Someday soon we’ll be bored with all these “company X is migrating to Linux” stories. But not yet!
Voicelink Communications, of South Carolina, has found Linux, OpenOffice, and Thunderbird to better suit their needs than their prior platform of all Microsoft applications. Without a formal dictum, they are nevertheless moving bit by bit to open source tools across the company. And it all started, essentially, by chance.
Peter Kaye of Linux.com writes,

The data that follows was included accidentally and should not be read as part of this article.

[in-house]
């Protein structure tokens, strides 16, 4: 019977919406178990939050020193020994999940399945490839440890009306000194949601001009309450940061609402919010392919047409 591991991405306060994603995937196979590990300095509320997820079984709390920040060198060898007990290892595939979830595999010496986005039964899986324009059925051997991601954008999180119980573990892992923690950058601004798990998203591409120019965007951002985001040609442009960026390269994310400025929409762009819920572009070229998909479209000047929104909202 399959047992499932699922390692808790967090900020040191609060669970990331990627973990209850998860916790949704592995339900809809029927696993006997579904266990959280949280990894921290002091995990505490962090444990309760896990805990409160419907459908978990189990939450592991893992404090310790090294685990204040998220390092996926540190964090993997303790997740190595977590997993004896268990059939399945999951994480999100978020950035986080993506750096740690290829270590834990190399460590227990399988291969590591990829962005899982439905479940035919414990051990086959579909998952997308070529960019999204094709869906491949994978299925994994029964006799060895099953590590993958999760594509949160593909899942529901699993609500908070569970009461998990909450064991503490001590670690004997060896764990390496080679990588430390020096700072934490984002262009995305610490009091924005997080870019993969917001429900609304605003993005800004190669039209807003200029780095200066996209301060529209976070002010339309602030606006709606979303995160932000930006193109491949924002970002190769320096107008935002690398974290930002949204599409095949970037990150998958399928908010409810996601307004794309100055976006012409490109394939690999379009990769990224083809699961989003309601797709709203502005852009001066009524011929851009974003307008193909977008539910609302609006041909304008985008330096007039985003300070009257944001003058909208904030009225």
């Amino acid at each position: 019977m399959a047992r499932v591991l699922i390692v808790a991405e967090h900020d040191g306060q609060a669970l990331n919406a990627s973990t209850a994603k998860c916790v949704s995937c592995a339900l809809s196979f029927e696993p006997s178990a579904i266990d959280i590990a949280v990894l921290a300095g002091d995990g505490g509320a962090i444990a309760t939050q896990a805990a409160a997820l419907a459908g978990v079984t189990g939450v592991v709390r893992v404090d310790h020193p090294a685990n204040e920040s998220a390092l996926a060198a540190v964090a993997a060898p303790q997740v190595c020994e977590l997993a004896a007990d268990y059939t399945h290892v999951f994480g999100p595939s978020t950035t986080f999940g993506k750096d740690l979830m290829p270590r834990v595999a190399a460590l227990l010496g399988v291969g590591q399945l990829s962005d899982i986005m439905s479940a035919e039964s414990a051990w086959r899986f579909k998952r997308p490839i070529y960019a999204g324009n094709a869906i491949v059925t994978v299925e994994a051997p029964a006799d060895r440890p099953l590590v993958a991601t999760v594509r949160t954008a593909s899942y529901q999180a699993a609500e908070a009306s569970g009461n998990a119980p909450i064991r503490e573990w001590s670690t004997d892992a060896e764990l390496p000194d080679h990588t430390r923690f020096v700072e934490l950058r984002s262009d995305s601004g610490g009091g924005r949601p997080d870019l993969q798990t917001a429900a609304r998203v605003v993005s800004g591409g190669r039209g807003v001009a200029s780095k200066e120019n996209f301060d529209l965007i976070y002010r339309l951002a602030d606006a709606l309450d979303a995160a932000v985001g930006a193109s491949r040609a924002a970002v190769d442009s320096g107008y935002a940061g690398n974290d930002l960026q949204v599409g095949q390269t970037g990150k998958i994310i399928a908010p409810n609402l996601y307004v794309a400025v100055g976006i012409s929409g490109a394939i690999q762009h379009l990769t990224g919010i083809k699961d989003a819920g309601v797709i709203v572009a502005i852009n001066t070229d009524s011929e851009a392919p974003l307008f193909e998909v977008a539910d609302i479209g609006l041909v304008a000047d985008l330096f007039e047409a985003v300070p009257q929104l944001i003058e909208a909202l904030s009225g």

“Lee says that “most of the software adoptions came about due to problems we encountered.” Unable to deal with the deluge of email-borne malware designed to take advantage of Outlook, and due to Lakos’ increasing concern with security, Mozilla Thunderbird replaced Outlook as the company’s default mail client. Lee notes that “at the time, I did not recall any major security advisories for Thunderbird, whilst I could reel off half a dozen for Outlook and Outlook Express.” Problems with Windows Software Activation prompted a switch to Ubuntu-based desktop machines; staff members have said that their old machines seem a little snappier under the new OS. Finally, with the move to Linux desktops, the company began using OpenOffice.org as the default office suite. The company now enjoys the benefits of the OpenDocument Format (ODF) standard internally. Lee says that cross-platform support for ODF was a significant draw for Voicelink and that some of their new customers are also using OpenOffice.org for similar reasons.”